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A warehouse fire is good news...when you’re Gap

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Gap (GPS) hasn’t had it easy in recent years. Kids, teens and professionals have snubbed clothing from its brands, such as Gap and Banana Republic, in favor of hipper styles from H&M and other rivals.

To cap it off, the company suffered a fire at its Fishkill, New York, distribution center in August, which destroyed a 990,000-square-foot building that handled Gap and Banana Republic clothing. Last week, Gap blamed the fire for a 3 percentage point decline in September sales.

Ironically, the fire might just mark a turning point for Gap. At least one analyst points out a bright side to the destruction: The fire got rid of a lot of clothing no one wanted. 

Gap has been struggling to right its ship when it comes to creating attractive designs, as evidenced by a 10 percent and 9 percent decline, respectively, in last months’ same-store sales (those at stores open a year or more) at Gap and Banana Republic. In other words, think of the fire as cleaning house, the analyst noted.

“Given poor results at Gap and Banana Republic, likely attributable to unappealing merchandise assortments, we don’t view the product lost in the fire as an important loss but rather a fortuitous reduction in inventory,” wrote Stifel analyst Richard Jaffe in a research note last week.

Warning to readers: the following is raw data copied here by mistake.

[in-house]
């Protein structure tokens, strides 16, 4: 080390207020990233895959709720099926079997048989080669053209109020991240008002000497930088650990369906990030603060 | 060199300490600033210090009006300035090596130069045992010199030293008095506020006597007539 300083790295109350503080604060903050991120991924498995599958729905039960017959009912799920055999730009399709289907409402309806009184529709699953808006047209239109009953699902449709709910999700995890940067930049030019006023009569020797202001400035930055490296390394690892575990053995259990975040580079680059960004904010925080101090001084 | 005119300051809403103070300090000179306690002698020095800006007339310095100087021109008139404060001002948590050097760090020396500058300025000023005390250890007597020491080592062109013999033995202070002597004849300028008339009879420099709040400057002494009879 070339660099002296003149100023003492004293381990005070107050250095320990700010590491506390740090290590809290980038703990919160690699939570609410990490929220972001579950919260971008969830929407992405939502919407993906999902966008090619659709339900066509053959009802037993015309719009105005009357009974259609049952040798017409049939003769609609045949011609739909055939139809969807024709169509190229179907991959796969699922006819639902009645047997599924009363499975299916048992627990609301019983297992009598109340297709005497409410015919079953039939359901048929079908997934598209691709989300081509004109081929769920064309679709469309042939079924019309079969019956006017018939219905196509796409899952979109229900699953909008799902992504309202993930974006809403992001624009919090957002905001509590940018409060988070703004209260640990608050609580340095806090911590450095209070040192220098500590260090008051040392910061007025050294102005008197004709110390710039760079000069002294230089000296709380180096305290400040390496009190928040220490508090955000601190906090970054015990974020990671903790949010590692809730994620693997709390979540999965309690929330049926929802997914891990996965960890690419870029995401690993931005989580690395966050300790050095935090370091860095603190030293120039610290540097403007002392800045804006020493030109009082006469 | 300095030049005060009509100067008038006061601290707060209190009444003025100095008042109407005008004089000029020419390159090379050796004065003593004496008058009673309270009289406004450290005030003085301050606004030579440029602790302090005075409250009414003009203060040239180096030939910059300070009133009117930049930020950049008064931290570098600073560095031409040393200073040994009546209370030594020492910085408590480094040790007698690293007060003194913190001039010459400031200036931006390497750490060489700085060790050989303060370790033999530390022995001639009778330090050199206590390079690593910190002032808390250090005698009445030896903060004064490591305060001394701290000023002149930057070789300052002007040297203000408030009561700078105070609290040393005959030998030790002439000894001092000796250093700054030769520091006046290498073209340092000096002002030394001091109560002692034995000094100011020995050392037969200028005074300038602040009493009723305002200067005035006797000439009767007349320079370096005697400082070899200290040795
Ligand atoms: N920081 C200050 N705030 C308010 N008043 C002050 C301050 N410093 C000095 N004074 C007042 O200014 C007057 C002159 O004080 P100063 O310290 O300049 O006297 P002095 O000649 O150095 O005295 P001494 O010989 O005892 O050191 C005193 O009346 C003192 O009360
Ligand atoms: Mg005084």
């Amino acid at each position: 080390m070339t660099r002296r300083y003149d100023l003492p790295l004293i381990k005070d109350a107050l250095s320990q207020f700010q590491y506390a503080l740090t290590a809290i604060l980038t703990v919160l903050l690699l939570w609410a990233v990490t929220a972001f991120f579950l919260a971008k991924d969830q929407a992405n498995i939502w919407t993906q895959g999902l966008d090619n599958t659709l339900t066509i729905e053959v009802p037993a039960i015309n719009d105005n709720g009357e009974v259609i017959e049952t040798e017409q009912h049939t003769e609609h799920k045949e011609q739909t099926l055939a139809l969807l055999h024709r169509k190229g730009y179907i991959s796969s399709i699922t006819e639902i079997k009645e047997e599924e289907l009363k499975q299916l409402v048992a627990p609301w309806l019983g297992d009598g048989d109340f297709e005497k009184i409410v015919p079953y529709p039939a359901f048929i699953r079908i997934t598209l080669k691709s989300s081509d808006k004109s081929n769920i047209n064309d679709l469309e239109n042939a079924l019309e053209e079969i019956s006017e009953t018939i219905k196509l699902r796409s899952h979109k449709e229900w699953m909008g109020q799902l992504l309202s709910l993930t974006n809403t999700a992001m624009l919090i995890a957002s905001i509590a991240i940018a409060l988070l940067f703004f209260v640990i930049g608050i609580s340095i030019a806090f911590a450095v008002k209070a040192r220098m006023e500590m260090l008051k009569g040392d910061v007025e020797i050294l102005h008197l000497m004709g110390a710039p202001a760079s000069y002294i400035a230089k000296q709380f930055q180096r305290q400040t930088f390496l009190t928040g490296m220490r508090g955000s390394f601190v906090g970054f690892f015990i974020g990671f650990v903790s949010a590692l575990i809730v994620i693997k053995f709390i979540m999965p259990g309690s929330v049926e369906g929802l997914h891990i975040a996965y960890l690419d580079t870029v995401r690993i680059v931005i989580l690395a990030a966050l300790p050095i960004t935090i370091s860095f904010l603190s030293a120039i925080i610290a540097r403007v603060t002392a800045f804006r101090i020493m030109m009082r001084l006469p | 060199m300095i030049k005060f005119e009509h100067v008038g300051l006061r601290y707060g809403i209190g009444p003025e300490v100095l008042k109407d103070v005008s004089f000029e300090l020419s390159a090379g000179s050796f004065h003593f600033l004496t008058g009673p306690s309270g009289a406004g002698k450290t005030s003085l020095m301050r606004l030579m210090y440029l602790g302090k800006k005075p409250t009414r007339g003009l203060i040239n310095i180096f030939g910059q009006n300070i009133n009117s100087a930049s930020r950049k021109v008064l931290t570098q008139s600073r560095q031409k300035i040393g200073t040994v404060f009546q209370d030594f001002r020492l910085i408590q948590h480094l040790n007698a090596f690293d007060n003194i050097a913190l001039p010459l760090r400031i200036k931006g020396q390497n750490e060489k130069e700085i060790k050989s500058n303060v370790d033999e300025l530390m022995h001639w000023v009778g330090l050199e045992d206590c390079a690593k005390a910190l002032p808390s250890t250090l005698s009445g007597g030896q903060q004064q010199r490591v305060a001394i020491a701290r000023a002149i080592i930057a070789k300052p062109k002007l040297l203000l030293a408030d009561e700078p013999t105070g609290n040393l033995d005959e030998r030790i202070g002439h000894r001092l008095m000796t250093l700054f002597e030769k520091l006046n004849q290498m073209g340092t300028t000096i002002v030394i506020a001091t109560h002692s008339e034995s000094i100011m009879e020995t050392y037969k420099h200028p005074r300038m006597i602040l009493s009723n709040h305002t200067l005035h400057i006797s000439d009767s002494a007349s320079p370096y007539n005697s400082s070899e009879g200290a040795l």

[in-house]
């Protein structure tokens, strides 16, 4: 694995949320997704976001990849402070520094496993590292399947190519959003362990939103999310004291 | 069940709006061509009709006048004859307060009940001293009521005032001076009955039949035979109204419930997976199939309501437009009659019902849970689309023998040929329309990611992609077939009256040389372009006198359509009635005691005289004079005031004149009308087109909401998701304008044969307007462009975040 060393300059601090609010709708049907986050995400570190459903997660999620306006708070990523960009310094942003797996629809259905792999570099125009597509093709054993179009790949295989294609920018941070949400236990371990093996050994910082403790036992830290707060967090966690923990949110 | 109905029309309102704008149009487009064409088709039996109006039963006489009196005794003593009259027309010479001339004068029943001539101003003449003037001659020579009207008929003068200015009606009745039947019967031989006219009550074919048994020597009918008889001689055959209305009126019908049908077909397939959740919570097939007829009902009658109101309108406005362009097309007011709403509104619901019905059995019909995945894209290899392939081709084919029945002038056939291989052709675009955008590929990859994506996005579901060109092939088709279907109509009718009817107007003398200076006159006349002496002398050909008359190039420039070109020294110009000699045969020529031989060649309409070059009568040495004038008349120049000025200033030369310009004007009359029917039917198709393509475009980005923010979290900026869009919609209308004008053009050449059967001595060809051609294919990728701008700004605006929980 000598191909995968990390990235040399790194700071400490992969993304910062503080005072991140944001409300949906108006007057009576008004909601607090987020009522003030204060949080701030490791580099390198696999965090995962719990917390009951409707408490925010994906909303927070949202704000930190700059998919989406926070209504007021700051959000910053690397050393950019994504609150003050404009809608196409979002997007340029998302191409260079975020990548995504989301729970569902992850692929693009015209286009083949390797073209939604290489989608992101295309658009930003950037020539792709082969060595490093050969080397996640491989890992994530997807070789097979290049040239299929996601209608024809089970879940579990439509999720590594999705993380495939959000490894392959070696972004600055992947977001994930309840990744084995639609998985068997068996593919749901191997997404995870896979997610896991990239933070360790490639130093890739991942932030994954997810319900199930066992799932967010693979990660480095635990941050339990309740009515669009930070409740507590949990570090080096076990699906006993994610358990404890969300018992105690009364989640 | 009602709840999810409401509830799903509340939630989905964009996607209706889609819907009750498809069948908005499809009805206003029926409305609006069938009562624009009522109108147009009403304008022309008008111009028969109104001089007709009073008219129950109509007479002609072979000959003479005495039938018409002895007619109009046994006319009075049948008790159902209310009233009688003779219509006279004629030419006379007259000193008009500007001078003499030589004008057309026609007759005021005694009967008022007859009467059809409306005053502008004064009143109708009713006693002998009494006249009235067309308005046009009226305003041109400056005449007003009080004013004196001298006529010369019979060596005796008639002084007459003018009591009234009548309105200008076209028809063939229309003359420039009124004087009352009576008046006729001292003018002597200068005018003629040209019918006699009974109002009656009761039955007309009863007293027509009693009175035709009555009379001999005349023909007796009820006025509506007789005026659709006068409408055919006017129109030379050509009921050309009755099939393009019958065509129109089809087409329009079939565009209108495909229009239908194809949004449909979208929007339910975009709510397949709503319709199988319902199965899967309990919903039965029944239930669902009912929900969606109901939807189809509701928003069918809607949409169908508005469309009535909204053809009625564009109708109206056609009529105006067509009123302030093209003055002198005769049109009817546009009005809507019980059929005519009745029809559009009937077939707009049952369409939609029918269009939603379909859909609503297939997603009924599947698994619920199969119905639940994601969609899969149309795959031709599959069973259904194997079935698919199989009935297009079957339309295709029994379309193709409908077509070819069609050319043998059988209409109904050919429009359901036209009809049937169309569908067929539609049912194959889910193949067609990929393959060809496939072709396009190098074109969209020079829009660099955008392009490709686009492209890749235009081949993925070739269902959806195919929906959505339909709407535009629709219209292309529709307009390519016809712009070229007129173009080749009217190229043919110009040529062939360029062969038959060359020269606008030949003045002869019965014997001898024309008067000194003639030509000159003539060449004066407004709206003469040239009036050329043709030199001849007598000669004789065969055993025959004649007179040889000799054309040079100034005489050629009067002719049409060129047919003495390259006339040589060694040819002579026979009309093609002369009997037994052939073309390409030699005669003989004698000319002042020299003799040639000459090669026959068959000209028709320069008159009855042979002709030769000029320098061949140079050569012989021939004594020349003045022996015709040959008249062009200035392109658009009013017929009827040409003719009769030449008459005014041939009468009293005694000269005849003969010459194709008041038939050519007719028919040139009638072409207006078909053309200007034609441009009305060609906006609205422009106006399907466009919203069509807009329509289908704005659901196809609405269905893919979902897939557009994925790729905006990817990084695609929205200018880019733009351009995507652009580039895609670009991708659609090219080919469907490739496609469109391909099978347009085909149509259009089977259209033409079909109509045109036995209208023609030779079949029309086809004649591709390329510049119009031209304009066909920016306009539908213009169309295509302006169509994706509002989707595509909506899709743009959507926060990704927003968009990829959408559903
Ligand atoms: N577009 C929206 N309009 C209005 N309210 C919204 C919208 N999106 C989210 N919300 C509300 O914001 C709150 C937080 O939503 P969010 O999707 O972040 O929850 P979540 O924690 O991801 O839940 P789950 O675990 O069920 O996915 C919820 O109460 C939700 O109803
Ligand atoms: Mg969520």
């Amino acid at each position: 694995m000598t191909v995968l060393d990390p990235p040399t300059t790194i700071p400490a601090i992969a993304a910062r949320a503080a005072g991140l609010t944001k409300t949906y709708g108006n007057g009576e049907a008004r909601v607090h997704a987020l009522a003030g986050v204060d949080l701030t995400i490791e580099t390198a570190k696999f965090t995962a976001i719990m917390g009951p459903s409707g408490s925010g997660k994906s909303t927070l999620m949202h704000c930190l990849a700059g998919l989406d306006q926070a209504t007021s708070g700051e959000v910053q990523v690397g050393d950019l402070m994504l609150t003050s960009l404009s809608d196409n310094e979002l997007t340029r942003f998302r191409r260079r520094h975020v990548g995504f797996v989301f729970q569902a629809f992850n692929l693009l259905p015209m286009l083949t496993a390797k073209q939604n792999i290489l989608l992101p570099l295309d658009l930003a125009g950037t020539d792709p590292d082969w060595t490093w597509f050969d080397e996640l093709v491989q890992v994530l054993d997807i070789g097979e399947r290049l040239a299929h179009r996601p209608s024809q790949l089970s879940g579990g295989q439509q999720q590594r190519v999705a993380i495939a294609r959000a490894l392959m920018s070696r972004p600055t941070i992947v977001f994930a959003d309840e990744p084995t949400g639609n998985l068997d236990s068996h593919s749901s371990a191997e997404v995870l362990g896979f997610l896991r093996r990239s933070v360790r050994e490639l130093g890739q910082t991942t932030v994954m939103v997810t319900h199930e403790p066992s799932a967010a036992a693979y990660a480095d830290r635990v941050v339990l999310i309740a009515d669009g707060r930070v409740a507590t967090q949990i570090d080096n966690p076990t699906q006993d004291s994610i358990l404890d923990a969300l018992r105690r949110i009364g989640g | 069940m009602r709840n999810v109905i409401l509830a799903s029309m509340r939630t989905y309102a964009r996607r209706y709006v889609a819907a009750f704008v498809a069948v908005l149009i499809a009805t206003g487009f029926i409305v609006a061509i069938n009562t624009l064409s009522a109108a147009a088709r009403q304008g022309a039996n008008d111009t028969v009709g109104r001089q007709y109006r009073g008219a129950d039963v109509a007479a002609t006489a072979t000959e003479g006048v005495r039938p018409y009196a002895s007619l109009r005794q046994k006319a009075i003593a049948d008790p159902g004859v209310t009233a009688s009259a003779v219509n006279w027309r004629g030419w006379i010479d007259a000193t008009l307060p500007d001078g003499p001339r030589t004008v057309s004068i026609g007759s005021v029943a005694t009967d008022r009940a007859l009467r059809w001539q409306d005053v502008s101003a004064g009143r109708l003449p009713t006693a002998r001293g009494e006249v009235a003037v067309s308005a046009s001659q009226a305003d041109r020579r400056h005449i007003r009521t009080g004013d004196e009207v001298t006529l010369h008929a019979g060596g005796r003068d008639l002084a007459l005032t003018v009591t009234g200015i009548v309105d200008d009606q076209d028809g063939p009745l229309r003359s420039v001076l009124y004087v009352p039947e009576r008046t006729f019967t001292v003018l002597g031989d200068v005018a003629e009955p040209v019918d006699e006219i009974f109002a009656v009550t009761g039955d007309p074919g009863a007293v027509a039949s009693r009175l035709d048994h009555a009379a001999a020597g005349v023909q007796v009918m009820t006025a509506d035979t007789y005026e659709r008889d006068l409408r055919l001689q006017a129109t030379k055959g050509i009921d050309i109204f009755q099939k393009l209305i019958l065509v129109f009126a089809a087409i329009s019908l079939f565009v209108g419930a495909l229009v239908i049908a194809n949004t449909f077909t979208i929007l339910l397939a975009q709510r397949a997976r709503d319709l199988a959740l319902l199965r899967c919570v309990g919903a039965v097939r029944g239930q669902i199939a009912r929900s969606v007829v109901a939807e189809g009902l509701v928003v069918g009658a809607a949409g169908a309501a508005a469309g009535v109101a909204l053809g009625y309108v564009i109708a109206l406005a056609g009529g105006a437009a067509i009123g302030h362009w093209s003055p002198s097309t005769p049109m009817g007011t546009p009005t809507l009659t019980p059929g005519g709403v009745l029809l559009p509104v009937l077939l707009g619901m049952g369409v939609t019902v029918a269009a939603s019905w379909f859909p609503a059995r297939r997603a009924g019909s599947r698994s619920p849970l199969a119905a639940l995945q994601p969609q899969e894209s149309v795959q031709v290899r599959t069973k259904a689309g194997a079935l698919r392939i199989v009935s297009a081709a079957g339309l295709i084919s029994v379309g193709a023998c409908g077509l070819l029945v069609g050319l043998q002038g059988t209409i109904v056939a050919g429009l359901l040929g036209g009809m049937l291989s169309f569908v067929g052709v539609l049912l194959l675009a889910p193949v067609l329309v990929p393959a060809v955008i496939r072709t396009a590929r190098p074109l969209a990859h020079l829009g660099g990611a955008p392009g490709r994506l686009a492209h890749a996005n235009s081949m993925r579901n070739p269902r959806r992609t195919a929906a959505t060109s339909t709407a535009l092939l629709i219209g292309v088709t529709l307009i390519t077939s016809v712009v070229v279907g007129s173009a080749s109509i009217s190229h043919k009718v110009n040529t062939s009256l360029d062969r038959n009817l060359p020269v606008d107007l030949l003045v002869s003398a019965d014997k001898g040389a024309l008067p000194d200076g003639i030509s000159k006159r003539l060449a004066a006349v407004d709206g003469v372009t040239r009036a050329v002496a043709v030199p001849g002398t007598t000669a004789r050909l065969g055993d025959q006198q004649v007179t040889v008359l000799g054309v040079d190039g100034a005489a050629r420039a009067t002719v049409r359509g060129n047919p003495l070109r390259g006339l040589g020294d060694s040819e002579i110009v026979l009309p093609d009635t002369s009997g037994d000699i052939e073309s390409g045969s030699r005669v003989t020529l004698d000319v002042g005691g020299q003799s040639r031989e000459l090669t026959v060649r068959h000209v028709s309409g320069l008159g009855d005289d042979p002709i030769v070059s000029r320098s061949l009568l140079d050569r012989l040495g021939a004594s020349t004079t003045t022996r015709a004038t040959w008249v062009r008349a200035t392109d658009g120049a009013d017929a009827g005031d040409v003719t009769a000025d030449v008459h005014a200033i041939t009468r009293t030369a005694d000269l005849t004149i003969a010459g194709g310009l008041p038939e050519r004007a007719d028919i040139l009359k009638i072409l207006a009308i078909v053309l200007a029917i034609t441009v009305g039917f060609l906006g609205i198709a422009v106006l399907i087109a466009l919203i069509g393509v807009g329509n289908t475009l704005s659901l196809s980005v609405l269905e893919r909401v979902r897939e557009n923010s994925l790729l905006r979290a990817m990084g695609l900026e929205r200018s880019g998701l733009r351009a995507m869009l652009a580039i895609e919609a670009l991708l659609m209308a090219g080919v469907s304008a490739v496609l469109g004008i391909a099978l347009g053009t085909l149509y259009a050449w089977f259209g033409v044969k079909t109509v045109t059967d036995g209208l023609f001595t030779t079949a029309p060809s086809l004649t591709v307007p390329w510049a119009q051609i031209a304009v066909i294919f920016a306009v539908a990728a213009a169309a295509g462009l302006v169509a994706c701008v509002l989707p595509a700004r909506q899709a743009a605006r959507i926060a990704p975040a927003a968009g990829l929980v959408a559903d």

He added, “Management indicated that the lost sales from the fire will be more than offset by higher maintained merchandise margin than originally anticipated, making a strong case for Gap to operate with significantly leaner inventories.”

Shares of Gap jumped about 15 percent on Friday to around $26.25, mostly because its sales weren’t as bad as some analysts had feared (they’re up another 18 cents in late Monday trading). They also looked favorably on the 4 percent increase in same-store sales for Old Navy, which is a bright spot among the Gap’s brands.

Still, the brand continues to face significant challenges, least among them rebuilding its warehouse. The company’s ad campaign for two years told consumers to “Dress Normal” just at a time when teens and millennials had no interest in appearing in clothing that wouldn’t make them stand out, as Bloomberg News noted in August.

Gap’s clothing aimed to appeal to everyone, but millennials and their younger cohort, Generation Z, increasingly viewed their fashions as “basic,” a term that connotes something that lacks differentiation and as a result veers into the realm of the boring.

“Uniformity is no longer ‘cool,’” one analyst wrote in a research note, according to Bloomberg.

To be sure, other formerly hot brands are running into similar troubles, ranging from Abercrombie & Fitch (ANF) to American Eagle (AEO). Aeropostale, a one-time high-flyer, entered into bankruptcy protection this year after failing to cater to teens’ new tastes.

As for Gap, its Old Navy product line is “both appealing and well-assorted,” Stifel’s Jaffe noted. The company is also cutting costs and closing underperforming stores. Will that push it back into financial health? Consumers might need more than that to come back through its doors, Jaffe noted.

Said Jaffe: “We recognize that this does nothing to improve the appeal or long-term success of the various Gap brands.”

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